The Business-Changing Magic of Tidying Up Your Data

Marie Kondo, an organization expert who helps people “tidy up” their lives by decluttering, has become a worldwide sensation. She expounds the virtues of tidying up, including how it reduces stress, simplifies your life, and creates feelings of happiness and serenity. Her advice about organizing the home and office has been featured everywhere from Good Housekeeping to Fortune and the Wall Street Journal. She has a show on Netflix. She's sold over 11 million copies of her books and they’ve been translated into more than 40 languages.

It’s fair to say people like tidying up. It sparks joy, as Kondo is popular for saying.

But this person- and home-based philosophy of tidying up does not translate to the corporate world. Quite the contrary. Businesses hoard data like it’s precious gold. In some cases, data is the currency that translates to more market opportunity, more customers, and more revenue. It many cases, though, it is simply data amassed, and organizations cannot realistically relate why they have so much data, if that data is accurate to-date, how it may or may not skew data analysis if it’s inaccurate, or how to meaningfully monetize the quantity of data they have in their data stores.

Now, this isn’t to say there aren’t companies utilizing big data like rock stars. There are. But there are more companies collecting and storing unnecessary data than the Amazons and Targets and Starbucks’ of the world. Ask any marketer how many undeliverable emails and bounce backs they get from any single marketing campaign. Needless to say, in this example, you’re only looking at one database.

Data as currency

The mass collection, processing, and storage of data has become the norm for businesses. And unless you’ve been living under a rock, you know that the number of data breaches and records lost in data breaches are going up year after year. As a security practitioner, you also know that these reasons are the impetuses behind the General Data Protection Regulation (GDPR), the California Consumer Privacy Act (CCPA), the California Privacy Rights & Enforcement Act (CPREA), and many more data protection and privacy-focused regulations that have come to pass in recent years. These various and sundry regulations aim to put more control over data use and data deletion into the hands of consumers and require businesses to provide auditable processes for secure data handling.

Despite all of this, businesses “are not focusing on data-centric security. They are spending most of their time and resources trying to secure the perimeter, using same approach they have for years without applying security controls where critical data assets are. And the breaches keep coming; businesses end up losing more data than desired,” said Sameer Ahirrao, CEO and founder of Ardent Privacy, a data security and privacy firm based in Maryland. “Despite all the security tools and technologies we have at our disposal, we continue to see breaches like Marriott, where, not only did they lose millions of customer records, but they couldn’t accurately report the number of records lost in the breach. Companies have serious challenges keeping track of all the sensitive data they have.”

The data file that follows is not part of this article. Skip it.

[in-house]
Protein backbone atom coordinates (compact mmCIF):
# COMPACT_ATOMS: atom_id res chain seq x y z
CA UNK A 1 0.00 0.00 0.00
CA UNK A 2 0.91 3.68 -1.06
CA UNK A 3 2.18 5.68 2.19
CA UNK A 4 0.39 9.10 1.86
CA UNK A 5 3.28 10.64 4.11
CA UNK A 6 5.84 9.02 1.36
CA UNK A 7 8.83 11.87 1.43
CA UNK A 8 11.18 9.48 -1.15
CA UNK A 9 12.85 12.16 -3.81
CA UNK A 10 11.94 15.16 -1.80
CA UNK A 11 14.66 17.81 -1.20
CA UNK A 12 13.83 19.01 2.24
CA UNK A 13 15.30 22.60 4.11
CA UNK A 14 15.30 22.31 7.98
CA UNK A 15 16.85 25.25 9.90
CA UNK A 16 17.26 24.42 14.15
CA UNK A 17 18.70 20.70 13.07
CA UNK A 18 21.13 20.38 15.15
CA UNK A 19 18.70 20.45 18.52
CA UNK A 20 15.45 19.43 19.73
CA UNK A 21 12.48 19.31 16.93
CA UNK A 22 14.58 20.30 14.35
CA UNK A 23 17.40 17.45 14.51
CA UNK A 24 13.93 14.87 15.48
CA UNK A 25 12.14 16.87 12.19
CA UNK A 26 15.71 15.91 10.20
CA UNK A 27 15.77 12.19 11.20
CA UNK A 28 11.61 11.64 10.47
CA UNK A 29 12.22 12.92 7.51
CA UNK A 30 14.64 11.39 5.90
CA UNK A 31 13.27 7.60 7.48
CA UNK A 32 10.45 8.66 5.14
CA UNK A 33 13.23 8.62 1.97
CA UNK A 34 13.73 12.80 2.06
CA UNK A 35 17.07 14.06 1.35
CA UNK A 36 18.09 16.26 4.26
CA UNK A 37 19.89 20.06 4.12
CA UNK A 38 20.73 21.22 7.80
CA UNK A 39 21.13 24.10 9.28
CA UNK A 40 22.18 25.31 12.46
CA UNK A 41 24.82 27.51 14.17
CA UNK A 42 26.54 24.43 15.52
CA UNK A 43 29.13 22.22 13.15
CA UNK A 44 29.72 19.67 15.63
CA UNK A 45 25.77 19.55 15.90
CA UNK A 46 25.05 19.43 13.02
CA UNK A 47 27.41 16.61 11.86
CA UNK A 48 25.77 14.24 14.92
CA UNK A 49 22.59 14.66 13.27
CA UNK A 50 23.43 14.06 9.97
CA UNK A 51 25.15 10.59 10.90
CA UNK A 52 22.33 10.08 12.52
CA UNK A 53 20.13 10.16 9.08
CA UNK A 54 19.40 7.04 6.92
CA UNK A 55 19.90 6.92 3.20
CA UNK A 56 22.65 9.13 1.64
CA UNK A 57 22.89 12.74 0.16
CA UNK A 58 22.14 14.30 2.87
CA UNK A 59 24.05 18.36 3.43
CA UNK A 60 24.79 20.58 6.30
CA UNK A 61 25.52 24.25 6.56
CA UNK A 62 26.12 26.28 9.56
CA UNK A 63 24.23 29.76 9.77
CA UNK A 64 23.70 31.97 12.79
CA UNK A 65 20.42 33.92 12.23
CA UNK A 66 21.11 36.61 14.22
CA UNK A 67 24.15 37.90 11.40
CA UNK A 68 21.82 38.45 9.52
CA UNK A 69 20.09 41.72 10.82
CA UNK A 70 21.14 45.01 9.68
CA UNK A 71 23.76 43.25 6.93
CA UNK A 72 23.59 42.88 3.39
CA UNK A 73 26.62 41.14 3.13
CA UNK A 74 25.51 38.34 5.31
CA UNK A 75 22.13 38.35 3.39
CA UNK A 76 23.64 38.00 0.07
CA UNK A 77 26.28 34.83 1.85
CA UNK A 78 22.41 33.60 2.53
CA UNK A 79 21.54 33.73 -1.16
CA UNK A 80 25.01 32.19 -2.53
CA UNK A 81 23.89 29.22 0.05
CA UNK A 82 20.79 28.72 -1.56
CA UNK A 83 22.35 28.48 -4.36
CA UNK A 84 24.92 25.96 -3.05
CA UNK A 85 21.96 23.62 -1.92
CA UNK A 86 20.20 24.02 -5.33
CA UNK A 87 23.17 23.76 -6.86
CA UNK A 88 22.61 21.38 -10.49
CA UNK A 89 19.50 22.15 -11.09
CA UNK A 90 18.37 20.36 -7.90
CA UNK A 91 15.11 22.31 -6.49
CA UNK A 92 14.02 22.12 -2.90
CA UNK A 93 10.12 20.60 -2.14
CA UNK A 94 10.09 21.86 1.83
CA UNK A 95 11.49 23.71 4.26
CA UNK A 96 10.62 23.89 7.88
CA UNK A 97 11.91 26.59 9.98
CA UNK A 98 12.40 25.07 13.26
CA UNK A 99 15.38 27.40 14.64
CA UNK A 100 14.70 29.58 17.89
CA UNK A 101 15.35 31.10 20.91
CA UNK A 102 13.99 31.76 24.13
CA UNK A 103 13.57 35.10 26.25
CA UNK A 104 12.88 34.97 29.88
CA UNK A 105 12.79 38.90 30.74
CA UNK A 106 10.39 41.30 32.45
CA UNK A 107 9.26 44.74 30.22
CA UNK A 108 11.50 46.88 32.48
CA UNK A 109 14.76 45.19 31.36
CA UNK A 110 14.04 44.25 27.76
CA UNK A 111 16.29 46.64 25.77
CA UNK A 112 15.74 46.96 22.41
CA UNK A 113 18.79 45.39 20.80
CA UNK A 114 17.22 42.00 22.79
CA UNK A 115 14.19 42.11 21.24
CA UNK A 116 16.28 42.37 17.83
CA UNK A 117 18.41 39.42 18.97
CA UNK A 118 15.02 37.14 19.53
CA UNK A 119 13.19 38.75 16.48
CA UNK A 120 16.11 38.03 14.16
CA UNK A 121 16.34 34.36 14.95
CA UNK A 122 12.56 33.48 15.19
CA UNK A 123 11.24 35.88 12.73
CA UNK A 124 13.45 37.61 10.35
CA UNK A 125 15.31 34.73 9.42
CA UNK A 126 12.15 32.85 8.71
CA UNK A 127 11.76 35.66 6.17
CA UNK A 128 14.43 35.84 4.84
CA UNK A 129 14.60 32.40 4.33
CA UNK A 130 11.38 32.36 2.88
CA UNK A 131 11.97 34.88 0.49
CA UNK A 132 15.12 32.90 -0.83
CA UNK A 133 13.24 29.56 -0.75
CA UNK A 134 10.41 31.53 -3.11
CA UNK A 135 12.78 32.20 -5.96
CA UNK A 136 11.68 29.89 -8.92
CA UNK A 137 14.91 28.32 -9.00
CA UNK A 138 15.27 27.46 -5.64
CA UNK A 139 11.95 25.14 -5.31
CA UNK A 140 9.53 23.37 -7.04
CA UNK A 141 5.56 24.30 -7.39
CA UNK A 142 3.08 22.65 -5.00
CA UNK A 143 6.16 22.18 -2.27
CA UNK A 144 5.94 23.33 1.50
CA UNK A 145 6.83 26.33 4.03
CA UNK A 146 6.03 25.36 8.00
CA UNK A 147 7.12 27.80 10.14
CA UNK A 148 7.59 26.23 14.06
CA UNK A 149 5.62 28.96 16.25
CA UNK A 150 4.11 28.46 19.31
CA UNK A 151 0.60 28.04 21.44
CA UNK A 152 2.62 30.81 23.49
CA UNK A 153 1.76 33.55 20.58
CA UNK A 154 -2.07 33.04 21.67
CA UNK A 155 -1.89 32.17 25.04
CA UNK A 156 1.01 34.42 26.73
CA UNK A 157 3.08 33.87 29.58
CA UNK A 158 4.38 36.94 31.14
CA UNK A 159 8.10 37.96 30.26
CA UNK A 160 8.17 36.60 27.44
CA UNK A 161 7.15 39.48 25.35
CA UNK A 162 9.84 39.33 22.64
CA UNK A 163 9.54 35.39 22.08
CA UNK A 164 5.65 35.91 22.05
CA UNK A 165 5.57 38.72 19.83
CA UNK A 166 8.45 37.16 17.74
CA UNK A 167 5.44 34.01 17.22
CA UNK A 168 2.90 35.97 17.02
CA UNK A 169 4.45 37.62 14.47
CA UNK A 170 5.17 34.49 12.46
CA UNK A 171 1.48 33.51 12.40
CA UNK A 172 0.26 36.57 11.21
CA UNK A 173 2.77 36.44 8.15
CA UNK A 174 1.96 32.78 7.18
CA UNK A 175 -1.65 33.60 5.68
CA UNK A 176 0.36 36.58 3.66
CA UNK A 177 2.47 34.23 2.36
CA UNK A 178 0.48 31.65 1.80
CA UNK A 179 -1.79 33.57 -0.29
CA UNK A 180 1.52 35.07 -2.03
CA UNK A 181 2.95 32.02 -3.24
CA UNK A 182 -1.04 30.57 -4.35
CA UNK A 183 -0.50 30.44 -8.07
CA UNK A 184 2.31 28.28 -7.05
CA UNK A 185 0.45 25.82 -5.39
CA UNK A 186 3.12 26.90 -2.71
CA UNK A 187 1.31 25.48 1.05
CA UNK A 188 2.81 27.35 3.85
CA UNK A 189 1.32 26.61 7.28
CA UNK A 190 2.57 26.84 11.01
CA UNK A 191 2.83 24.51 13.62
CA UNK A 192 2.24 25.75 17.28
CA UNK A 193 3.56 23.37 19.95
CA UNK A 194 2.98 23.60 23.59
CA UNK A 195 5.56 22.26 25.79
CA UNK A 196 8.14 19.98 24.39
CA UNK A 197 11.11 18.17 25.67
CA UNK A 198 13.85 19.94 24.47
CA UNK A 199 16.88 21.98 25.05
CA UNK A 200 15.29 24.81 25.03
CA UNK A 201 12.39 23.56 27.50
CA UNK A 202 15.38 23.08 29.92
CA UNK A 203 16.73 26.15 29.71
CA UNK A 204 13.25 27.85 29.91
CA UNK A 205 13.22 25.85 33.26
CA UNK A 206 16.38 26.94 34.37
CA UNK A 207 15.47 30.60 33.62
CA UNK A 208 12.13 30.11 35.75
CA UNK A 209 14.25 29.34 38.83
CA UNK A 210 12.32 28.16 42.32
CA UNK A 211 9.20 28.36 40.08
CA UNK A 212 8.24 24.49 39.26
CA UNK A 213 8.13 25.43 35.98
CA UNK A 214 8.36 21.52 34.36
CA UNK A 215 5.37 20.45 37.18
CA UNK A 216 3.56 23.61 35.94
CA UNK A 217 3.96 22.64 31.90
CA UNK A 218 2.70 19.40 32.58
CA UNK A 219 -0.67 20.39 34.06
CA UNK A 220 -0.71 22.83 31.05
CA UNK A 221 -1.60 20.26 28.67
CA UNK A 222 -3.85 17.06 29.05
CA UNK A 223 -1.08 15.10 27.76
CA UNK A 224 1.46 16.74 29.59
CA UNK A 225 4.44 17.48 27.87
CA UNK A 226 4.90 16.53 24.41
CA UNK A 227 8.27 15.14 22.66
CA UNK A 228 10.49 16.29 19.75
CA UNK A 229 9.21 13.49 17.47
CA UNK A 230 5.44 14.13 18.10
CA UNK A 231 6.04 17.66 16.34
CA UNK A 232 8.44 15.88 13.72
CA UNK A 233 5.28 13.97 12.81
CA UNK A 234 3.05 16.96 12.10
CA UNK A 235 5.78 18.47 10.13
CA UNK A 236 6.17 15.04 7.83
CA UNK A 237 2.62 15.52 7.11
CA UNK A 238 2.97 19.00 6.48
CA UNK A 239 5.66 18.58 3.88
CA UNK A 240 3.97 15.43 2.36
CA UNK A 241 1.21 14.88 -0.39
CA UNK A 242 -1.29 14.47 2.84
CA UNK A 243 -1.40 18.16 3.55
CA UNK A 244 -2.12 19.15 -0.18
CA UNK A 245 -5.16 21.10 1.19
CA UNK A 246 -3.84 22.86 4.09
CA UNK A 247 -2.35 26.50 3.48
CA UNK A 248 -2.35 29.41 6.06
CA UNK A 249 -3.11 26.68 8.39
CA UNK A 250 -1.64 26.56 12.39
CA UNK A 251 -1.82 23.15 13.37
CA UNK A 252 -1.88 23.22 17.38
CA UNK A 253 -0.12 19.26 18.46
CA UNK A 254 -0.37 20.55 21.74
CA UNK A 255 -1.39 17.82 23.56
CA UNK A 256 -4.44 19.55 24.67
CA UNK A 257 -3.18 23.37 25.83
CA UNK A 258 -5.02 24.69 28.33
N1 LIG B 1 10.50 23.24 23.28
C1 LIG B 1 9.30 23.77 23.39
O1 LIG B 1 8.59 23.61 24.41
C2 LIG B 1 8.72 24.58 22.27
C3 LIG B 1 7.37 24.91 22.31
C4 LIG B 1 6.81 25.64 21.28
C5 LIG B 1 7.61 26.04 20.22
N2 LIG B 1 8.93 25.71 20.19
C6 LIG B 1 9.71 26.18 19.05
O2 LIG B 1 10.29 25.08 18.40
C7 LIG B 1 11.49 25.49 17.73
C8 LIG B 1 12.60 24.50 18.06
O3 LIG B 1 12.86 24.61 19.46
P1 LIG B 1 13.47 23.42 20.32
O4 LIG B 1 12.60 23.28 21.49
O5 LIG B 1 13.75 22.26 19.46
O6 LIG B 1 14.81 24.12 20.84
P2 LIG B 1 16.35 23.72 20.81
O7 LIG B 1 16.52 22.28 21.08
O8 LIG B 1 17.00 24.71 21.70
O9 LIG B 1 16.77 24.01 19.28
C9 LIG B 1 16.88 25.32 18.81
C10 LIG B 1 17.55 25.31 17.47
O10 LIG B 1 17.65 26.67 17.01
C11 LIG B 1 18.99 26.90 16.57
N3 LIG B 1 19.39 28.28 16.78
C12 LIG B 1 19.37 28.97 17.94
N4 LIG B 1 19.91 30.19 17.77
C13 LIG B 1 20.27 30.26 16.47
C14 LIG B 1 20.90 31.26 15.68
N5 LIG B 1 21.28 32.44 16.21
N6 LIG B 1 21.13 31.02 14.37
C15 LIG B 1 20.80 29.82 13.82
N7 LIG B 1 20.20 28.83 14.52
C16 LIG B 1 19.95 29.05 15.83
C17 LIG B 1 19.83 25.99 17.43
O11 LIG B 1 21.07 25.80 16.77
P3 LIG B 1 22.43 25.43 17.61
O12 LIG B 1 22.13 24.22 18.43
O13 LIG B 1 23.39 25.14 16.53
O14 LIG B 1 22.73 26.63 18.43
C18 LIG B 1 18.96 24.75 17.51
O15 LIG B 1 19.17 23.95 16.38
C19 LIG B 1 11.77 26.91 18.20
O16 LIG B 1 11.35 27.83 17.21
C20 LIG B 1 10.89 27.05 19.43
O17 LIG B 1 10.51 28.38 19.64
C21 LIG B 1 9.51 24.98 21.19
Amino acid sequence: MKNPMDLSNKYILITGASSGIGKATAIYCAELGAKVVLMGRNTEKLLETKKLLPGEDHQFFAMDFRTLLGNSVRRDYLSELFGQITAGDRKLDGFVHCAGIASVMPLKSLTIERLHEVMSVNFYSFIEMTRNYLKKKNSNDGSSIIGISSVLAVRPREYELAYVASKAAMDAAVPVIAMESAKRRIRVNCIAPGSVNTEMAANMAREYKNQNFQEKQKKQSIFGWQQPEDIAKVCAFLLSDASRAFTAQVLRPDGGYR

True enough, during our recent conversation Sameer and Ed joked about how, when a company declares a breach, they will cite X number of records lost/stolen/accessed. Yet, anyone who is curious and pokes around on the dark web, can see cyber criminals starting that they have X times 10 for that same data dump! Maybe the corporate statement is meant to minimize bad press, but likely it’s also a reflection of obliviousness to the extent of organizational data collected and stored.

The less, the livelier

The more data a company has, the greater the risk of data breach and compliance issues around proper collection, usage, sharing, processing, and deletion. This is the problem Sameer and Ardent Privacy are passionate about solving: “We need to focus on where sensitive data is and put security controls around it rather than assuming security around the entire infrastructure or perimeter is enough,” he said. “Because companies have too much excess data, they are increasing their business risk with every unnecessary piece of sensitive data they hold on to for too long.”

Ardent’s technology is a machine learning- and artificial intelligence-driven platform that helps companies identify and map sensitive data then reduce the footprint of data through minimization and/or deletion. The Ardent Privacy platform scans companies’ data stores looking for PII, IP, and other sensitive data, as well as identifying unused files. Based on metadata, Ardent analyzes data attributes, such as creation and modification dates, last accessed date, number of bytes, document types, and any classification applied by the data owner(s). Next, Ardent calculates a risk score and provides recommendations on files for minimization, which includes secure data deletion, moving data to another location, or making it available only off-line.

“Sameer told me and Ed, “Ardent Privacy solution looks at data repositories, pulls telemetry from the metadata, analyzes the state of the data, then allows companies to make risk-based decisions about whether to keep or eliminate excess data.”

Unlike tidying up around one’s house or office, tidying up your organizational data may not spark joy. However, reducing the risk of data compromise, lowering the cost of compliance, and eliminating overexposure might go a long way to job satisfaction and job security. Ardent is not trying to be an-end-to-end data protection solution—it’s just one piece of the pie—but there is no doubt that reigning in data by identifying what it is, where it is, and targeting certain data stores for minimization and/or deletion provides the measurable, demonstrable security benefit of saving companies from losing excess data in a breach.